Volunteers help carry load for successful Heritage Festival

Authored by Jim Langham on Sep 9, 2013

Debby Neuenschwander, executive director of Swiss Heritage Village, couldn’t begin to speculate the total number of years wrapped up in all of the volunteers involved with this year’s Swiss Heritage Village Festival success.
Neuenschwander estimated that over 200 volunteers served in various capacities in Friday’s annual Education Day and another 100 showed up early Saturday morning to assist in the Heritage Festival.
Neuenschwander noted that there were volunteers serving who had worked at the village for over 25 years. She expressed special appreciation for school students who had donated time and effort for the busy weekend.
Adams Central student Heidi Sinn comes to help with laundry with her cousins in the cheese house. However, she especially enjoys assisting around the grounds with entertaining children.
“It’s been fun; I used to come both Friday and Saturday. This year I was only able to be here on Saturday,” said Sinn, who has assisted repetitively with the event. “I really like to interact with the little kids. That’s why I always enjoyed helping so much on Fridays with the education day.”
Cora Sprunger, who has also worked part-time on staff this summer, said that she loves giving tours and telling visitors about the things that she knows about her heritage and the Berne area.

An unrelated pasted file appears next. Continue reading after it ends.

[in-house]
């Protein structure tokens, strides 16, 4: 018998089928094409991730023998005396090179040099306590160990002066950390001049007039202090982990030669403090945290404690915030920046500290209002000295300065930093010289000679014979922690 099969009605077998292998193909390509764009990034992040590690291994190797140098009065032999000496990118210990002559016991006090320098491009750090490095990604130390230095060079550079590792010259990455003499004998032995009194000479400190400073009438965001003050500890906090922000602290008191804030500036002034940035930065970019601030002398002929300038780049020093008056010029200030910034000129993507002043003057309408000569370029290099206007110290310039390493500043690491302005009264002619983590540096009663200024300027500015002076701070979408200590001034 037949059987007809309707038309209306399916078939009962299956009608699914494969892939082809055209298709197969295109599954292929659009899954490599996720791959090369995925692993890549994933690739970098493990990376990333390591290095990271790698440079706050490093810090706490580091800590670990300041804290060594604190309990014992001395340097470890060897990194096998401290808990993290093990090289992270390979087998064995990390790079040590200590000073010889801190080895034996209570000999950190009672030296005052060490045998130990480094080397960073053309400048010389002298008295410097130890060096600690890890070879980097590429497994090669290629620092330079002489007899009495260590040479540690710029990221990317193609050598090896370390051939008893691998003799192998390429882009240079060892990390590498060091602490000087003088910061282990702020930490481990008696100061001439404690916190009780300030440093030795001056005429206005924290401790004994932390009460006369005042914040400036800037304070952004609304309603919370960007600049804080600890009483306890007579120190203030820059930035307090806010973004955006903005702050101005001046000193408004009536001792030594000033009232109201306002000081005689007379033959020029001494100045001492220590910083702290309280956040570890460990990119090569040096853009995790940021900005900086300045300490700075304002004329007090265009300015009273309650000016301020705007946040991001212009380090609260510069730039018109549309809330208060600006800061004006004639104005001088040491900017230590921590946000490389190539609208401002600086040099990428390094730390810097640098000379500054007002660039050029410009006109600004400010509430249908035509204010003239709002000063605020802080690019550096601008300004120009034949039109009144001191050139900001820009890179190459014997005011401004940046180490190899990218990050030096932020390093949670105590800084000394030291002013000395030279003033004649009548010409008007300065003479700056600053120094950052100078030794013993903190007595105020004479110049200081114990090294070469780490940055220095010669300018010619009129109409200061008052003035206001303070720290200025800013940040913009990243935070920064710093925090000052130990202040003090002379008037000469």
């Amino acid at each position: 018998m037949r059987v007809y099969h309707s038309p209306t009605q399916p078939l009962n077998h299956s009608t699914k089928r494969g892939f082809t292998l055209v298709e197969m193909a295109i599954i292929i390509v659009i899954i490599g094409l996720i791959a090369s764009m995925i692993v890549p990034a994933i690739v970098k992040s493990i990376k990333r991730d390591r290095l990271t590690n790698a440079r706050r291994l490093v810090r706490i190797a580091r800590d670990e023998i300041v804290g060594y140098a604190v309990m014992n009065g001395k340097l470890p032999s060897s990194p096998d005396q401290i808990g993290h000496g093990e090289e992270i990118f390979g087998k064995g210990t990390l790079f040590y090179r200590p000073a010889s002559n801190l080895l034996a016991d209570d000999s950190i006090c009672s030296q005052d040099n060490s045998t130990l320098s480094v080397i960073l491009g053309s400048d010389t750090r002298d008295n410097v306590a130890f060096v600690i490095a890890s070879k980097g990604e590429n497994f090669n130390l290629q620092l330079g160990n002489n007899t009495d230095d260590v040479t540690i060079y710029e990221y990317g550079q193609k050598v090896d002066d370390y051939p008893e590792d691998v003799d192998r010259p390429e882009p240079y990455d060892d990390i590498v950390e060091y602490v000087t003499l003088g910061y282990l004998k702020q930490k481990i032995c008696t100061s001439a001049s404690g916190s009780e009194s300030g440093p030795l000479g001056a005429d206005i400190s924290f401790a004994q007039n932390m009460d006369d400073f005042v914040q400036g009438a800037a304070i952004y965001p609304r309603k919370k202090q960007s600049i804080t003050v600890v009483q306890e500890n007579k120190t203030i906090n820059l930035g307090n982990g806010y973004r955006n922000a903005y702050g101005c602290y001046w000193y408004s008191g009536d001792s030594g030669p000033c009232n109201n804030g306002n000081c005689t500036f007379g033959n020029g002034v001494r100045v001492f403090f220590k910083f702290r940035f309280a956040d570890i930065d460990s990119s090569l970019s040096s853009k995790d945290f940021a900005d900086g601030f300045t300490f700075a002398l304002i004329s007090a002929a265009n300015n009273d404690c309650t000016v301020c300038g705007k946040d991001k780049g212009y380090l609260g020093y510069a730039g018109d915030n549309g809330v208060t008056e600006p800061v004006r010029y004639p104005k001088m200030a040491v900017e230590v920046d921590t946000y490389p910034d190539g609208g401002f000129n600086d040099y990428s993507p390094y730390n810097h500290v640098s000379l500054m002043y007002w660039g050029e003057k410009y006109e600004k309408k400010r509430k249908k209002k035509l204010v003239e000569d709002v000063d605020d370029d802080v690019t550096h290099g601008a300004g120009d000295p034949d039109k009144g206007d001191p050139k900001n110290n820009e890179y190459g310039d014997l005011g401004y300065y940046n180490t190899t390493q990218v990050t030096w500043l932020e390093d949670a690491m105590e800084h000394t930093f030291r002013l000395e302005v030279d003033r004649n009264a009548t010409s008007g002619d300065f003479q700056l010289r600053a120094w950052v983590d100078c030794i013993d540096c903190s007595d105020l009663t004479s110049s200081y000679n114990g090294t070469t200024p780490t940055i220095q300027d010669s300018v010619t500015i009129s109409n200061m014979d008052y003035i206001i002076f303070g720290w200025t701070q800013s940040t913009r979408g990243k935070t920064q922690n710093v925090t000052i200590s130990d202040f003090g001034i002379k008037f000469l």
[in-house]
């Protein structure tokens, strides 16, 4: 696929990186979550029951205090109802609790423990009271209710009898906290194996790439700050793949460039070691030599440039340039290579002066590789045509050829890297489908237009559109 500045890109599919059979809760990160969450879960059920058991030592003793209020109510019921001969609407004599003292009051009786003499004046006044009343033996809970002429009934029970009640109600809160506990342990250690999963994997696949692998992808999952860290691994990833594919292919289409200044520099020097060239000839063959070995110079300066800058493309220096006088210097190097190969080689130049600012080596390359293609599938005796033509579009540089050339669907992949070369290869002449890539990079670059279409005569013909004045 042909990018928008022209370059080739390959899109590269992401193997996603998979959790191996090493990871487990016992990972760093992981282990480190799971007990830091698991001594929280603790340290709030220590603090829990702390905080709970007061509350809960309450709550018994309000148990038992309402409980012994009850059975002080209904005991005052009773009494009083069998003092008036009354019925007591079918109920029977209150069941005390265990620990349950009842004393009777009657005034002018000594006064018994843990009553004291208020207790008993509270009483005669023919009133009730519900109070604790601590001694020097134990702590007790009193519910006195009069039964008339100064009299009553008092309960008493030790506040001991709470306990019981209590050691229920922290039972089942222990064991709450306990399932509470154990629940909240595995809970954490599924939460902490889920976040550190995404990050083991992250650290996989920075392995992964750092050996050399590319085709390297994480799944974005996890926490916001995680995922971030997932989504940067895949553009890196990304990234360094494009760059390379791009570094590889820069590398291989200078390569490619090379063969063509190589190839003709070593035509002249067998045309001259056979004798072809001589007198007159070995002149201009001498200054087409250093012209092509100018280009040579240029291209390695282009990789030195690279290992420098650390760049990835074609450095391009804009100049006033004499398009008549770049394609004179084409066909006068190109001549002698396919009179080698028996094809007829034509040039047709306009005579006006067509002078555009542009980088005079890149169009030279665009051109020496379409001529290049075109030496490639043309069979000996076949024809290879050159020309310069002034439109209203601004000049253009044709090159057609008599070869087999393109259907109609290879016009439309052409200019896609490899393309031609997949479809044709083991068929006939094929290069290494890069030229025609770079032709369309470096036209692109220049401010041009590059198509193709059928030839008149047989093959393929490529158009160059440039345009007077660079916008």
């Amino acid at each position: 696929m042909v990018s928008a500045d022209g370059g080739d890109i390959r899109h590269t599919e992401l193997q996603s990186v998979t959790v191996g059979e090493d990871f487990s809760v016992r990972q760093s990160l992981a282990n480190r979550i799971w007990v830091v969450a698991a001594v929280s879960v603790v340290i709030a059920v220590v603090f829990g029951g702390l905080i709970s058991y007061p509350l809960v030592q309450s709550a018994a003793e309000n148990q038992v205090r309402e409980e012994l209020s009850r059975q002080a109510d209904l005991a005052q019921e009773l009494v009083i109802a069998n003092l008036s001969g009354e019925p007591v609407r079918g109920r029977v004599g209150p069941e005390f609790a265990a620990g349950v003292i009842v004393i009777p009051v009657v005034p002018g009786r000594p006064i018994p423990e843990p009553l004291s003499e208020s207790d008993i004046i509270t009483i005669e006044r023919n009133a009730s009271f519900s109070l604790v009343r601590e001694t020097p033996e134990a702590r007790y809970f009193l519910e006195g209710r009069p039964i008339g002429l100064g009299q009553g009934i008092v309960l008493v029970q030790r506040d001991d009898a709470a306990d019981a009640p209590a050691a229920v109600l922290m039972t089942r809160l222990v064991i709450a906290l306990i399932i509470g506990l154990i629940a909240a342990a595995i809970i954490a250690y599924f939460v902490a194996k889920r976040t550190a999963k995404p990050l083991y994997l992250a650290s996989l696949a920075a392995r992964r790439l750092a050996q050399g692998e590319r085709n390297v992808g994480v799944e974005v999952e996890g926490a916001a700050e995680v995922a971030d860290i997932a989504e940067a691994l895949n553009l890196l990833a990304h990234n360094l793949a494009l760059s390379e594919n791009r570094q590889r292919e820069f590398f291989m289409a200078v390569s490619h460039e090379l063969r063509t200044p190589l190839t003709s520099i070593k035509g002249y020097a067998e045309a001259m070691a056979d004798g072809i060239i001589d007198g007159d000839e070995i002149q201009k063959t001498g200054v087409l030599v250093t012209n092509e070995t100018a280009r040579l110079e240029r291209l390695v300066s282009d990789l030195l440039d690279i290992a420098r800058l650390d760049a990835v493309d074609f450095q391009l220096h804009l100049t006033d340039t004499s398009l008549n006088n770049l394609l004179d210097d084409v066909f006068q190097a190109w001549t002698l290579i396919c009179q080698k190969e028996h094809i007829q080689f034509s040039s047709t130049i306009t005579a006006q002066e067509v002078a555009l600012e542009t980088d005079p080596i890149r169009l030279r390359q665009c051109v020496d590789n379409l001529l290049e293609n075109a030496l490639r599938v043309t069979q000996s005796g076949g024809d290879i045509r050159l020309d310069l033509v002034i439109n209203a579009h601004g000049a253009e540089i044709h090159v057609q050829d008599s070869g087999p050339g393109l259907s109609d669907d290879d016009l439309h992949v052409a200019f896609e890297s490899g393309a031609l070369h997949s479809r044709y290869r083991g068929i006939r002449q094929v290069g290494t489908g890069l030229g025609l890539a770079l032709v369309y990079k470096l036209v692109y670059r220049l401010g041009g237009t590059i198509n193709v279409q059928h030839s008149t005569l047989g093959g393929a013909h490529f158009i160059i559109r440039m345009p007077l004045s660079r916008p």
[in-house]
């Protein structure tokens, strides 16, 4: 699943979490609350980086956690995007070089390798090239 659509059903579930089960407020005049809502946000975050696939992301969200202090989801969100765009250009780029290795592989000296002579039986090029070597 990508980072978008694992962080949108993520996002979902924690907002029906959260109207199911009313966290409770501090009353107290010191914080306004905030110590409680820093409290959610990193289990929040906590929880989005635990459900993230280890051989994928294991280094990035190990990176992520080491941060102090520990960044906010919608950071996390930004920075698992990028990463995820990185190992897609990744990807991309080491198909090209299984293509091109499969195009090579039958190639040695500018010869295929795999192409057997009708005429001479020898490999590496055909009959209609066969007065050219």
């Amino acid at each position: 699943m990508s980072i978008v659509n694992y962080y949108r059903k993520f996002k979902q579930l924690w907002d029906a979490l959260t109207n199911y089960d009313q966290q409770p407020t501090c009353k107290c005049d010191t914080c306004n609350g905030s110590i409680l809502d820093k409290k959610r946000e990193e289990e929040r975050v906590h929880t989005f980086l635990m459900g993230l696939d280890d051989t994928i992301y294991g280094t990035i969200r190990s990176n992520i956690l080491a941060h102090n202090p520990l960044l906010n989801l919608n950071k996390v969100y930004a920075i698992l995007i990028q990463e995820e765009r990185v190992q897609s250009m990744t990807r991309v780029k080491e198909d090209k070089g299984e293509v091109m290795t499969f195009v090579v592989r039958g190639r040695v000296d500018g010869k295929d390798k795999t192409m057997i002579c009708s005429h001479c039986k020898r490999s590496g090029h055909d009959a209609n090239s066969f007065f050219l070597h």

“Memorizing everything is hard, but it is what you have to do to keep informed about the 1800s,” observed Sprunger. “I had to learn about everything around here; I had to learn about what a normal day was in the lives of the people in those days.”
Sprunger, who is majoring in office administration at Ivy Tech, said that she is proud of the heritage of her parents, Rick and Nancy Sprunger, which gives her a part-Swiss, part-German background.
“I have come to appreciate the heritage of Berne; I have a much deeper understanding of what happened in order for our ancestors to get here, and the heritage that they have passed on,” noted Sprunger.
“I hope that the traditions of our ancestors will get passed down to the next generation, how apple butter is made, how to craft and sew and the everyday activities that were parts of the lives of our heritage families,” said Neuenschwander.
Volunteer Milly Fox said that weather couldn’t have been more beautiful for this year’s event.
“I love to come out here on a day like this and interact with people,” said Fox.
Fox was in charge of teaching about carding wool and preparing it to be used to make into cloth and stuff into comforters.
“I love showing the kids how to do this, what the settlers would go through to put clothes on their backs,” continued Fox.
“There’s an incredible amount of volunteers out here. It’s amazing how they all work together to make it happen,” commented volunteer Judy Poulson. “This is really an awesome festival. Kids get to learn and I get to learn about the past. The way our ancestors made things, I didn’t realize how much art is involved in these crafts.”
“Volunteers are so important, they are the lifeblood of any type of festival. I’m so appreciative,” said festival director Sara Stauffer. “There’s no way they (volunteers) can be replaced. Some of them have volunteered for 15 or 20 years. They are incredible, they are the ones that make it happen.
“I am humbled by the way our volunteers work so hard, and then come back again and say, ‘here we are; we want to help again,’” said Stauffer. “That’s how much people enjoy working together here.”


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